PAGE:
Image result for midwife

Many interventions given as a cautionary measure to women at low risk of premature delivery were not effective at reducing the risk of preterm birth. With limited resources available for the NHS, initial screening would provide valuable stratification of those of high risk. These women could then go on to receive the more resource-intense interventions with the aim of reducing their risk of PTB.

This summary presented clear evidence regarding the ineffectiveness of a variety of interventions. It could be argued that the administration of these interventions should be cautioned against.

What can we conclude?

In conclusion, Medley et al (2018) summarise the latest evidence regarding the effectiveness of a variety of preterm birth interventions. Midwife-led Continuity Care was the most effective at reducing the risk of premature birth and perinatal mortality. Whilst this may be resource intensive, the beneficial long-term effects on not only PTB and infant mortality but to overall infant and parental health may help to reduce costs in the future.

An important priority for research is updating systematic reviews on interventions not covered in this overview. This would provide a more comprehensive evaluation of the possible interventions, allowing stakeholders to make informed decisions when implementing the research into policy and practice.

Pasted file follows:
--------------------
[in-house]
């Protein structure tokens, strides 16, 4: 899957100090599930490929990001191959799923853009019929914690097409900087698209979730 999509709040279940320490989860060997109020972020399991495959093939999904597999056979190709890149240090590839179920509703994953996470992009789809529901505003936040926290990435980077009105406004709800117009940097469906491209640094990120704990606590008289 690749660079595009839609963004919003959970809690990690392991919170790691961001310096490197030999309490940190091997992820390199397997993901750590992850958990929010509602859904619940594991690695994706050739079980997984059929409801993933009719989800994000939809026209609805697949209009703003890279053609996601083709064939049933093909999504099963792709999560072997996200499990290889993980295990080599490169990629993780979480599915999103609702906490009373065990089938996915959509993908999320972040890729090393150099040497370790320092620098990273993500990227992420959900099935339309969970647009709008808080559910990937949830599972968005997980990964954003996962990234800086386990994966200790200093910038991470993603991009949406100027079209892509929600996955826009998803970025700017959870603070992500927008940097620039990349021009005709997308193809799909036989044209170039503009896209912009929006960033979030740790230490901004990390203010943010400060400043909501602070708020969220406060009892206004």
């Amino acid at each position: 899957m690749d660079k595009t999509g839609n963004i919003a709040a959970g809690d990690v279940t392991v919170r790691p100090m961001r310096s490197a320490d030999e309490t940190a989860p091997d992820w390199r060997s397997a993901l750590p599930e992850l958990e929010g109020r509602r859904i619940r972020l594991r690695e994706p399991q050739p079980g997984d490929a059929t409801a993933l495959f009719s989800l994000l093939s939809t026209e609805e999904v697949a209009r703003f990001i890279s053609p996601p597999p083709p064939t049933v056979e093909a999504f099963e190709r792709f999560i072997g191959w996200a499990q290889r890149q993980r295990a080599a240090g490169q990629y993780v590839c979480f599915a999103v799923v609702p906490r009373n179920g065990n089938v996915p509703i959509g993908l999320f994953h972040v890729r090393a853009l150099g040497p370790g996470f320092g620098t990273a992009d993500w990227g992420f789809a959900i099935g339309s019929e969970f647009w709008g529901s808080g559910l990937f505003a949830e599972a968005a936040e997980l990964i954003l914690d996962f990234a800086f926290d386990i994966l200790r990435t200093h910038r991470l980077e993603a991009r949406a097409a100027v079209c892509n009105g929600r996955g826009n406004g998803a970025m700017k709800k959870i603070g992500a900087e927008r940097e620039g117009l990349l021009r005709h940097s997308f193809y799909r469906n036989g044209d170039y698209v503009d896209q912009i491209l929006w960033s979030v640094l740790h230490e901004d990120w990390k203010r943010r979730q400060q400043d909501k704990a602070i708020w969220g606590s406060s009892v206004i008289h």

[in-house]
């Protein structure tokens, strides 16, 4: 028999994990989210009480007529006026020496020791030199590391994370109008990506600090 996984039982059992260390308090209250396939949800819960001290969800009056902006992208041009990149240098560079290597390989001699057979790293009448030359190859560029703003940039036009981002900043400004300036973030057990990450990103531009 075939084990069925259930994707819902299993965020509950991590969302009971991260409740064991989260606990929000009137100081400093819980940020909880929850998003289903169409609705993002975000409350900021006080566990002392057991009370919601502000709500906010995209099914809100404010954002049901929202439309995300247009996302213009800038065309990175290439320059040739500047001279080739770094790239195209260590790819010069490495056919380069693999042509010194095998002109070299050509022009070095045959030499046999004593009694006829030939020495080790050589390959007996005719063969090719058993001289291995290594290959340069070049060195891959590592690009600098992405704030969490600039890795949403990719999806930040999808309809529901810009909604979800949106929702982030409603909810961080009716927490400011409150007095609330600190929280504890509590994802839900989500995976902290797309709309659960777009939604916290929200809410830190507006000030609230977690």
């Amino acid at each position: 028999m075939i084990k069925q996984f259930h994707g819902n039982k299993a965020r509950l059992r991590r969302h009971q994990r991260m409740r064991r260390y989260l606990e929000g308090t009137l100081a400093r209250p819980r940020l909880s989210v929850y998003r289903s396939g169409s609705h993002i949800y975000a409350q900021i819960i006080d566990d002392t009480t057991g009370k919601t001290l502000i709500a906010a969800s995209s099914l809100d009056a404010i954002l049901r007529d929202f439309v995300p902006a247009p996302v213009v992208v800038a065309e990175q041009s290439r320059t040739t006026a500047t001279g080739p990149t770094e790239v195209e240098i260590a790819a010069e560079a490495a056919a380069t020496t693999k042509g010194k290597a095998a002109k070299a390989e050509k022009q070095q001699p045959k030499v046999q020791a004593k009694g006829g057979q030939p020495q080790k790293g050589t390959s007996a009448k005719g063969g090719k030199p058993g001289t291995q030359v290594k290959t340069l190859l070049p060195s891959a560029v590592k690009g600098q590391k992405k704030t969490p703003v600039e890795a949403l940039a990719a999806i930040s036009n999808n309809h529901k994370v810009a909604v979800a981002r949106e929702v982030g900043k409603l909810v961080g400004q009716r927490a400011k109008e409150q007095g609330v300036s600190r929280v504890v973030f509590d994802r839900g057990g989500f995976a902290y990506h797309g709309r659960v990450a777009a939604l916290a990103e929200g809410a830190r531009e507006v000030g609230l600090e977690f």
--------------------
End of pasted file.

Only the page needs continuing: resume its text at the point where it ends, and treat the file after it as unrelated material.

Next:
Finally, this study signals the importance of individual differences in expectant mothers. Therefore, it is important to gain an insight into the woman and her history before deciding on the most suitable plans for her pregnancy.

It should also be noted that not every woman is in need of an intervention to prevent preterm birth. With incidence of preterm birth estimated at only 10%, screening may be a useful way to decipher where the high-risk cases are to aid prioritisation of resources.

References

Callaghan, William M., et al. “The contribution of preterm birth to infant mortality rates in the United States.” Pediatrics 118.4 (2006): 1566-1573.

Medley  N, Vogel  JP, Care  A, Alfirevic  Z. Interventions during pregnancy to prevent preterm birth: an overview of Cochrane systematic reviews. Cochrane Database of Systematic Reviews 2018, Issue 11. Art. No.: CD012505. DOI: 10.1002/14651858.CD012505.pub2

Goldenberg, R.L., Culhane, J.F., Iams, J.D. and Romero, R., 2008. Epidemiology and causes of preterm birth. The lancet371(9606), pp.75-84.

Sandall, J., Soltani, H., Gates, S., Shennan, A. and Devane, D., 2016. Midwife‐led continuity models versus other models of care for childbearing womenCochrane database of systematic reviews, (4).

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Lucy Beresford

Lucy Beresford

I am a Research Training Fellow funded by the National Institute for Health Research (NIHR). As part of my training fellowship, I work as a Research Assistant at the Centre for Reviews and Dissemination (University of York) as well as studying part-time for the MSc in Applied Health Research. Prior to this, I studied for a joint honours degree in Biology and Psychology at Newcastle University, specialising in Health Psychology. My interests lie in developing methodology in applied health research to inform policy and decision-making. View more posts from Lucy